where the first date describes when the change from standard
                  to daylight saving time occurs and the second date describes
                  when the change back happens.  Each time field describes
                  when, in current local time, the change to the other time is
                  made.  As an extension to POSIX, daylight saving is assumed
                  to be in effect all year if it begins January 1 at 00:00 and
                  ends December 31 at 24:00 plus the difference between day-
                  light saving and standard time, leaving no room for standard
                  time in the calendar.  The format of date is one of the fol-
                  Jn              The Julian day n (1 <= n <= 365).  Leap days
                                  are not counted; that is, in all years -
                                  including leap years - February 28 is day 59
                                  and March 1 is day 60.  It is impossible to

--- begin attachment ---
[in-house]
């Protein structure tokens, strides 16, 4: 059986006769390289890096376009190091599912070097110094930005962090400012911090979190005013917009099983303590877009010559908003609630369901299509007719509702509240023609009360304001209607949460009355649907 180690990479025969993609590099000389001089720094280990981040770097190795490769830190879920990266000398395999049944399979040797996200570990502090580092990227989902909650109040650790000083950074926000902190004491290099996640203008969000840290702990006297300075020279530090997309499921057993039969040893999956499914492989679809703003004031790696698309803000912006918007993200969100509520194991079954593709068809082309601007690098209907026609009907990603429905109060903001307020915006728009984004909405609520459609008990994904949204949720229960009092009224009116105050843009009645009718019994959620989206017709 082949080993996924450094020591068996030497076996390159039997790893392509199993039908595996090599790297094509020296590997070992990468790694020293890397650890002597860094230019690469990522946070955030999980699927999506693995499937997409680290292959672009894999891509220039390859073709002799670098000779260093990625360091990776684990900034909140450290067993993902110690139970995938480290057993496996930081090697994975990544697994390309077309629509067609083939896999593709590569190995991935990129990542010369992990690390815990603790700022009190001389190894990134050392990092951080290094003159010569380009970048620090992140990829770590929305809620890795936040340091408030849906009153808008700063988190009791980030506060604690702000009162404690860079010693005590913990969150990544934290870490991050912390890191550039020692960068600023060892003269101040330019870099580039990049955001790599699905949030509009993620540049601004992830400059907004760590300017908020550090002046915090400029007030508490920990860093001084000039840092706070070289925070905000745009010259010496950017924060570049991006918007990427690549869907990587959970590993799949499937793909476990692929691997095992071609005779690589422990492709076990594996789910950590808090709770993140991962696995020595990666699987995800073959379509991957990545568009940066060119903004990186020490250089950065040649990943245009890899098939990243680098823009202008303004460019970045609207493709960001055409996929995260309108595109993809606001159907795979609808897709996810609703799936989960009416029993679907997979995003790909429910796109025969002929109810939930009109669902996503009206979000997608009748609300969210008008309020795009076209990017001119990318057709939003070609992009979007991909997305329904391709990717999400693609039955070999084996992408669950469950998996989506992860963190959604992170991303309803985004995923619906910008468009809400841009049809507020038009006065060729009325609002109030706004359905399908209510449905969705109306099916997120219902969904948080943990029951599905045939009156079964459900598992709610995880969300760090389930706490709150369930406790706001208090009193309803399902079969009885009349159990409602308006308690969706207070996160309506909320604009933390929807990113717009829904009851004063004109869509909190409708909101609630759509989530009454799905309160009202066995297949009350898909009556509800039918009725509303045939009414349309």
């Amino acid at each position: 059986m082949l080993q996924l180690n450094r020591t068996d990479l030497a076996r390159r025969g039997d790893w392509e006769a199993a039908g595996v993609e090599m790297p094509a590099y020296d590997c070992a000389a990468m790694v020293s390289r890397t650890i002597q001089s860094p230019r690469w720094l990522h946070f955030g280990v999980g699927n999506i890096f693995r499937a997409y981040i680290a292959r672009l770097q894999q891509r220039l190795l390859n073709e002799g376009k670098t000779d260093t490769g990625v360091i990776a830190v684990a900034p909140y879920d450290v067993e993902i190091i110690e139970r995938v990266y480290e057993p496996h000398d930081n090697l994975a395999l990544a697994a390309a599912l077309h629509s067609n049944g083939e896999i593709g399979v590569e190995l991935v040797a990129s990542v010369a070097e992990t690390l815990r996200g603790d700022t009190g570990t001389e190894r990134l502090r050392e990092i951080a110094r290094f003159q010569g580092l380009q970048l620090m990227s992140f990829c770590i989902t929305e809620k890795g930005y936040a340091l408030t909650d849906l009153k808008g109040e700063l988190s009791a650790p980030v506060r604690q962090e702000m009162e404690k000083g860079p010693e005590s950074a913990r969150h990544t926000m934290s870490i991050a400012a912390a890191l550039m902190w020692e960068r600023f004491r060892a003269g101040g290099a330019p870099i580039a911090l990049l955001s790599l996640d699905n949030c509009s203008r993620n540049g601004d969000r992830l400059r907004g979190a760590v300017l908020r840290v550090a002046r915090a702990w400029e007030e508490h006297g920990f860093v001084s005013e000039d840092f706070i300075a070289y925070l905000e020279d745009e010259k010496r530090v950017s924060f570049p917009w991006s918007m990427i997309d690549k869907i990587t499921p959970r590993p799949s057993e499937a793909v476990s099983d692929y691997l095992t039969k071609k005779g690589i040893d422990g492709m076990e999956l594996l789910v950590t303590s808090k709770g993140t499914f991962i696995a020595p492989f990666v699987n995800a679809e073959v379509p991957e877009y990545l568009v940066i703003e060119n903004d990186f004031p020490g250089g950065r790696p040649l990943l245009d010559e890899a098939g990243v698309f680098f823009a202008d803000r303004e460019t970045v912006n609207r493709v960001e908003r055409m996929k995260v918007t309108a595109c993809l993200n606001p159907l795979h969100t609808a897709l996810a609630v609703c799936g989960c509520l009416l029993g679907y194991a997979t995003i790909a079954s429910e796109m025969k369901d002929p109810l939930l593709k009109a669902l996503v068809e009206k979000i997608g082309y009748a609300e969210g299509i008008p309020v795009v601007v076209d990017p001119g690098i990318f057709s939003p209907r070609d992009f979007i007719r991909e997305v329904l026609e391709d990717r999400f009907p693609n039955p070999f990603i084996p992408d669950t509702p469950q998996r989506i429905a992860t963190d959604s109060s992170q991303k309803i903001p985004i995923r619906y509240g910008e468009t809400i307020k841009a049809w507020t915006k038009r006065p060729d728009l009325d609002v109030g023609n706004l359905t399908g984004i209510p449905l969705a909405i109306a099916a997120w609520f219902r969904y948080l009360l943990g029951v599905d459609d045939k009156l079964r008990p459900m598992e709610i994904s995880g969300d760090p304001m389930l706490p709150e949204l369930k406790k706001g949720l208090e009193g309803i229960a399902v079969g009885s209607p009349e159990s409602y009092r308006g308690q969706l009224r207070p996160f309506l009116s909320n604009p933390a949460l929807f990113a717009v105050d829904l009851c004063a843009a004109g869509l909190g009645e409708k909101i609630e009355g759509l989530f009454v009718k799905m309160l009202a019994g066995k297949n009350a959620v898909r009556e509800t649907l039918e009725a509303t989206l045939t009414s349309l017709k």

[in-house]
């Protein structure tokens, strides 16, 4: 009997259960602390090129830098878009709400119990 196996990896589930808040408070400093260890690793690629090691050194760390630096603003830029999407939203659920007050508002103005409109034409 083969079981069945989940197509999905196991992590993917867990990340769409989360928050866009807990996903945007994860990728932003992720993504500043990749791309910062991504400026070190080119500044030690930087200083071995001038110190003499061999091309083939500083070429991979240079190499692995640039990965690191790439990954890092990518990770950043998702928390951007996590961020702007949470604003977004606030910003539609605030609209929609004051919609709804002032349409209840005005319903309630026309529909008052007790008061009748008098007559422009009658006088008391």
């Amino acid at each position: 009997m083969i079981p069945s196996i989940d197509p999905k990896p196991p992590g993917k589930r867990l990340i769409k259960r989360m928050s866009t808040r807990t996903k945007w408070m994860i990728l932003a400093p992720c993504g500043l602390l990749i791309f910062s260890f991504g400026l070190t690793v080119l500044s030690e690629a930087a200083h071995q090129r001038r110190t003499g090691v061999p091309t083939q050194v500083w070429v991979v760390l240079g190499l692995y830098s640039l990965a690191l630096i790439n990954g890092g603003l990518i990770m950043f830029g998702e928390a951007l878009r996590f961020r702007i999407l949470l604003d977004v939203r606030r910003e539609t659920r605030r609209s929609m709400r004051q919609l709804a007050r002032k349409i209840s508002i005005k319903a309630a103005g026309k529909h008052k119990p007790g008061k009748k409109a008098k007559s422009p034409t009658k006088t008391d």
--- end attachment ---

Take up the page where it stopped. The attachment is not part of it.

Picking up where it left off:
explicitly refer to the occasional February
                  n               The zero-based Julian day (0 <= n <= 365).
                                  Leap days are counted, and it is possible to
                                  refer to February 29.
                  Mm.n.d          The d'th day (0 <= d <= 6) of week n of
                                  month m of the year (1 <= n <= 5, 1 <= m
                                  <= 12, where week 5 means ``the last d
                                  day in month m'' which may occur in either
                                  the fourth or the fifth week).  Week 1 is
                                  the first week in which the d'th day occurs.
                                  Day zero is Sunday.
                  The time has the same format as offset except that POSIX
                  does not allow a leading sign ``-'' or ``+'' is allowed.  As
                  an extension to POSIX, the hours part of time can range from
                  -167 through 167; this allows for unusual rules such as
                  ``the Saturday before the first Sunday of March''.  The
                  default, if time is not given, is 02:00:00.

     Here are some examples of TZ values that directly specify the timezone
     rules; they use some of the extensions to POSIX.

     EST5    stands for US Eastern Standard Time (EST), 5 hours behind UT,
             without daylight saving.


             stands for Fiji time, 12 hours ahead of UT, springing forward on
             November's first Sunday at 02:00, and falling back on January's